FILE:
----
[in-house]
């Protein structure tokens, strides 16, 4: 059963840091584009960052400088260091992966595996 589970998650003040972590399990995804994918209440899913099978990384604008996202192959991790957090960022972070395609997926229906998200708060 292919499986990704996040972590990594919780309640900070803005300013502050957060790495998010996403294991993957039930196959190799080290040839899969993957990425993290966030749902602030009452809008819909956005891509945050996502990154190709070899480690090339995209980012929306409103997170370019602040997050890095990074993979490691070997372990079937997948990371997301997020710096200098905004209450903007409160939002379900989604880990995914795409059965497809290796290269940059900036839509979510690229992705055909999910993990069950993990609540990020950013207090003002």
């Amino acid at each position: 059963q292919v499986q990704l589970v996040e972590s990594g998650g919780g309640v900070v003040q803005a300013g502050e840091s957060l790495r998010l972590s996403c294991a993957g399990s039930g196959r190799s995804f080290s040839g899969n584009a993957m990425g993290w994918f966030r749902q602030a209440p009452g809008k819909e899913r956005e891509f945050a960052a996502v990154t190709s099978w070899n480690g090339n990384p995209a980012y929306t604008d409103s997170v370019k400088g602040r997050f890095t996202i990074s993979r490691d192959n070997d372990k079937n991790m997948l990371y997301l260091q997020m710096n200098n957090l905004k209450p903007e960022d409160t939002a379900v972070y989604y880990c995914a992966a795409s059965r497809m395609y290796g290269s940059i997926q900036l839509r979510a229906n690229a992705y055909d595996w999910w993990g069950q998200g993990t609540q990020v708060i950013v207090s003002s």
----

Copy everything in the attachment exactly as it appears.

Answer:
[in-house]
């Protein structure tokens, strides 16, 4: 059963840091584009960052400088260091992966595996 589970998650003040972590399990995804994918209440899913099978990384604008996202192959991790957090960022972070395609997926229906998200708060 292919499986990704996040972590990594919780309640900070803005300013502050957060790495998010996403294991993957039930196959190799080290040839899969993957990425993290966030749902602030009452809008819909956005891509945050996502990154190709070899480690090339995209980012929306409103997170370019602040997050890095990074993979490691070997372990079937997948990371997301997020710096200098905004209450903007409160939002379900989604880990995914795409059965497809290796290269940059900036839509979510690229992705055909999910993990069950993990609540990020950013207090003002």
């Amino acid at each position: 059963q292919v499986q990704l589970v996040e972590s990594g998650g919780g309640v900070v003040q803005a300013g502050e840091s957060l790495r998010l972590s996403c294991a993957g399990s039930g196959r190799s995804f080290s040839g899969n584009a993957m990425g993290w994918f966030r749902q602030a209440p009452g809008k819909e899913r956005e891509f945050a960052a996502v990154t190709s099978w070899n480690g090339n990384p995209a980012y929306t604008d409103s997170v370019k400088g602040r997050f890095t996202i990074s993979r490691d192959n070997d372990k079937n991790m997948l990371y997301l260091q997020m710096n200098n957090l905004k209450p903007e960022d409160t939002a379900v972070y989604y880990c995914a992966a795409s059965r497809m395609y290796g290269s940059i997926q900036l839509r979510a229906n690229a992705y055909d595996w999910w993990g069950q998200g993990t609540q990020v708060i950013v207090s003002s």